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This chapter is from the book

This chapter is from the book

RIP and RIPng Routing (3.3)

Although the use of RIP has decreased in the past decade, it is still important to your networking studies because it might be encountered in a network implementation. As well, understanding how RIP operates and knowing its implementation will make learning other routing protocols easier.

Configuring the RIP Protocol (3.3.1)

In this section, you will learn how to configure, verify, and troubleshoot RIPv2.

Router RIP Configuration Mode (3.3.1.1)

Although RIP is rarely used in modern networks, it is useful as a foundation for understanding basic network routing. For this reason, this section provides a brief overview of how to configure basic RIP settings and to verify RIPv2.

Refer to the reference topology in Figure 3-22 and the addressing table in Table 3-7.

Figure 3-22

Figure 3-22 RIP Reference Topology

Table 3-7 Addressing Table

Device

Interface

IP Address

Subnet Mask

R1

G0/0

192.168.1.1

255.255.255.0

S0/0/0

192.168.2.1

255.255.255.0

R2

G0/0

192.168.3.1

255.255.255.0

S0/0/0

192.168.2.2

255.255.255.0

S0/0/1

192.168.4.2

255.255.255.0

R3

G0/0

192.168.5.1

255.255.255.0

S0/0/1

192.168.4.1

255.255.255.0

In this scenario, all routers have been configured with basic management features and all interfaces identified in the reference topology are configured and enabled. There are no static routes configured and no routing protocols enabled; therefore, remote network access is currently impossible. RIPv2 is used as the dynamic routing protocol.

To enable RIP, use the router rip command to enter router configuration mode, as shown in the following output. This command does not directly start the RIP process. Instead, it provides access to the router configuration mode where the RIP routing settings are configured.

R1# conf t

Enter configuration commands, one per line. End with CNTL/Z.

R1(config)# router rip

R1(config-router)#

To disable and eliminate RIP, use the no router rip global configuration command. This command stops the RIP process and erases all existing RIP configurations.

Figure 3-23 displays a partial list of the various RIP commands that can be configured. This section covers the two highlighted commands as well as network, passive-interface, and version.

Figure 3-23

Figure 3-23 RIP Configuration Options

Advertising Networks (3.3.1.2)

By entering the RIP router configuration mode, the router is instructed to run RIP. But the router still needs to know which local interfaces it should use for communication with other routers, as well as which locally connected networks it should advertise to those routers.

To enable RIP routing for a network, use the network network-address router configuration mode command. Enter the classful network address for each directly connected network. This command:

  • Enables RIP on all interfaces that belong to a specific network. Associated interfaces now both send and receive RIP updates.
  • Advertises the specified network in RIP routing updates sent to other routers every 30 seconds.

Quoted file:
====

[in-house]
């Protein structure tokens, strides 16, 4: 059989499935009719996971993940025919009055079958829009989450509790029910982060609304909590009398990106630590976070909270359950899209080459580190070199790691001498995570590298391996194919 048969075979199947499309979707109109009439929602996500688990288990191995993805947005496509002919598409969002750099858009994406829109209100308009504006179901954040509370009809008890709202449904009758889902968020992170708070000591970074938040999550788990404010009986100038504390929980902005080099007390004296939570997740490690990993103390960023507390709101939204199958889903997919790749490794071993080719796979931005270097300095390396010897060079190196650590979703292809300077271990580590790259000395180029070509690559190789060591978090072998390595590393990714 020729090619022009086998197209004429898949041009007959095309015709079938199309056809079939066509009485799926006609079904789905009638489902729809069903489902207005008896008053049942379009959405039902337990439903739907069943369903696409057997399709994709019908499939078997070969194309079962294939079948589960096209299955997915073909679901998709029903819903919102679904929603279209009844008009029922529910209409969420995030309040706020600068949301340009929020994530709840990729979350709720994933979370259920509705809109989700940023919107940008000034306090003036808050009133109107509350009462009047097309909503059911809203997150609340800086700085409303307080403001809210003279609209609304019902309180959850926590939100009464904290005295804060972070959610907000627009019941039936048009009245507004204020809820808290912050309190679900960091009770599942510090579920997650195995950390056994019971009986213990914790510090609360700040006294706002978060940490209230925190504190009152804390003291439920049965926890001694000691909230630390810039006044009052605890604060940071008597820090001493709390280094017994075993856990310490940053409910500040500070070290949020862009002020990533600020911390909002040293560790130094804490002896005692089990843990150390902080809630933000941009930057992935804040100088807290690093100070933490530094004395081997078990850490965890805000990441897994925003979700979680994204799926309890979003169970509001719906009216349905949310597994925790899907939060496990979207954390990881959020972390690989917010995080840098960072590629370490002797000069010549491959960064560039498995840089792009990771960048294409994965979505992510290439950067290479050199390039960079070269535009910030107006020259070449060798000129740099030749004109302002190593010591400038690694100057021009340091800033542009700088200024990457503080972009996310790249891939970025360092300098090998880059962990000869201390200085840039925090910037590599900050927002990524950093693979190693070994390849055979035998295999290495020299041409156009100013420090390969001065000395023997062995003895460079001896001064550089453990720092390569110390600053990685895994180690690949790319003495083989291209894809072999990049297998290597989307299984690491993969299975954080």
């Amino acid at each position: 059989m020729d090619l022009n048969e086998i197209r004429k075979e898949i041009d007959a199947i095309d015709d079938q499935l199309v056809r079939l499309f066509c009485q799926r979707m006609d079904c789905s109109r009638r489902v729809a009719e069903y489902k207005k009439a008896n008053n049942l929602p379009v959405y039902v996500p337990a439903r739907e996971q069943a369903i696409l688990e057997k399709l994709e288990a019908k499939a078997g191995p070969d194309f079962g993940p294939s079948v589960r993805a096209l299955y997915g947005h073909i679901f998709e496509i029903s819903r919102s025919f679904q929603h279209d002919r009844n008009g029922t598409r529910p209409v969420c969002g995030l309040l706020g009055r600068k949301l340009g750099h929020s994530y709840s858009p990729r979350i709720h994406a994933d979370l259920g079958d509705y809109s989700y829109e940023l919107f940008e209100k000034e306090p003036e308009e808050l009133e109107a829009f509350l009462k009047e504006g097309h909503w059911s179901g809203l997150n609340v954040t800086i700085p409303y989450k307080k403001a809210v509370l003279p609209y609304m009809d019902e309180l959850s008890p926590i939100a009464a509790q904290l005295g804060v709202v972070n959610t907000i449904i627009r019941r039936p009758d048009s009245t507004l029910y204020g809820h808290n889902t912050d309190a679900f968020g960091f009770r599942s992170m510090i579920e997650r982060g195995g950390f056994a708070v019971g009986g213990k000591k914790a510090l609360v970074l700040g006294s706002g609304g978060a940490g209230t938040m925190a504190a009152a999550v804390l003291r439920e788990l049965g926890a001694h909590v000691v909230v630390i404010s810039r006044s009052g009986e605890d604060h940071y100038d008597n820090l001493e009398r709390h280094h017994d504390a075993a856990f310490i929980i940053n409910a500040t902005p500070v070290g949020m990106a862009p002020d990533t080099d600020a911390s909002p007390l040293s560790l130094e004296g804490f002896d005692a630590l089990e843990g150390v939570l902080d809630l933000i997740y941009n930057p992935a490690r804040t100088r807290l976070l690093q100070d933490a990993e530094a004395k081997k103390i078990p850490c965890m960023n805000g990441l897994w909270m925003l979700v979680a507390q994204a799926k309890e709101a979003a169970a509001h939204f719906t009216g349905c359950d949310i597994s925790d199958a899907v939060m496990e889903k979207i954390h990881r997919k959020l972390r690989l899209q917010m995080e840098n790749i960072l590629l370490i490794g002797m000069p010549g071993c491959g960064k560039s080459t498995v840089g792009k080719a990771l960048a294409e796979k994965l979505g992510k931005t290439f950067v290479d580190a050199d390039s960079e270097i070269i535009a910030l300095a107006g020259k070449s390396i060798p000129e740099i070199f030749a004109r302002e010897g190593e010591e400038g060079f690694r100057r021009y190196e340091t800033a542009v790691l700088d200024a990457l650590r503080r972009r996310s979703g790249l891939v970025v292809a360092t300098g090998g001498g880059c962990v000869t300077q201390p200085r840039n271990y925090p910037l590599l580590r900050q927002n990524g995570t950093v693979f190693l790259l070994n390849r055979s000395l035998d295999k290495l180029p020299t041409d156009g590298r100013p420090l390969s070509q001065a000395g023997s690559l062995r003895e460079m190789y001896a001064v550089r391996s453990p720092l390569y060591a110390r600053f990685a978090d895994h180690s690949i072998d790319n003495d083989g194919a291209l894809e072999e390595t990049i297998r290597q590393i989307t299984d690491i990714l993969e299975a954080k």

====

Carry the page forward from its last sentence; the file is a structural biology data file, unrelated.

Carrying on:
In the following command sequence, the network command is used to advertise the R1 directly connected networks.

R1(config)# router rip

R1(config-router)# network 192.168.1.0

R1(config-router)# network 192.168.2.0

R1(config-router)#

Examining Default RIP Settings (3.3.1.3)

The output of the show ip protocols command in Figure 3-24 displays the IPv4 routing protocol settings currently configured on the router.

Figure 3-24

Figure 3-24 Verifying RIP Settings on R1

This output confirms that:

  1. RIP routing is configured and running on router R1.
  2. The values of various timers; for example, the next routing update is sent by R1 in 16 seconds.
  3. The version of RIP configured is currently RIPv1.
  4. R1 is currently summarizing at the classful network boundary.
  5. The classful networks are advertised by R1. These are the networks that R1 includes in its RIP updates.
  6. The RIP neighbors are listed, including their next-hop IP address, the associated AD that R2 uses for updates sent by this neighbor, and when the last update was received from this neighbor.

The show ip route command displays the RIP routes installed in the routing table. In Figure 3-25, R1 now knows about the highlighted networks.

Figure 3-25

Figure 3-25 Verifying RIP Routes on R1

Enabling RIPv2 (3.3.1.4)

By default, when a RIP process is configured on a Cisco router, it is running RIPv1, as shown in the following output:

R1# show ip protocols

*** IP Routing is NSF aware ***



Routing Protocol is "rip"

  Outgoing update filter list for all interfaces is not set

  Incoming update filter list for all interfaces is not set

  Sending updates every 30 seconds, next due in 16 seconds

  Invalid after 180 seconds, hold down 180, flushed after 240

  Redistributing: rip

  Default version control: send version 1, receive any version

    Interface             Send  Recv  Triggered RIP  Key-chain

    GigabitEthernet0/0    1     1 2

    Serial0/0/0           1     1 2

  Automatic network summarization is in effect

  Maximum path: 4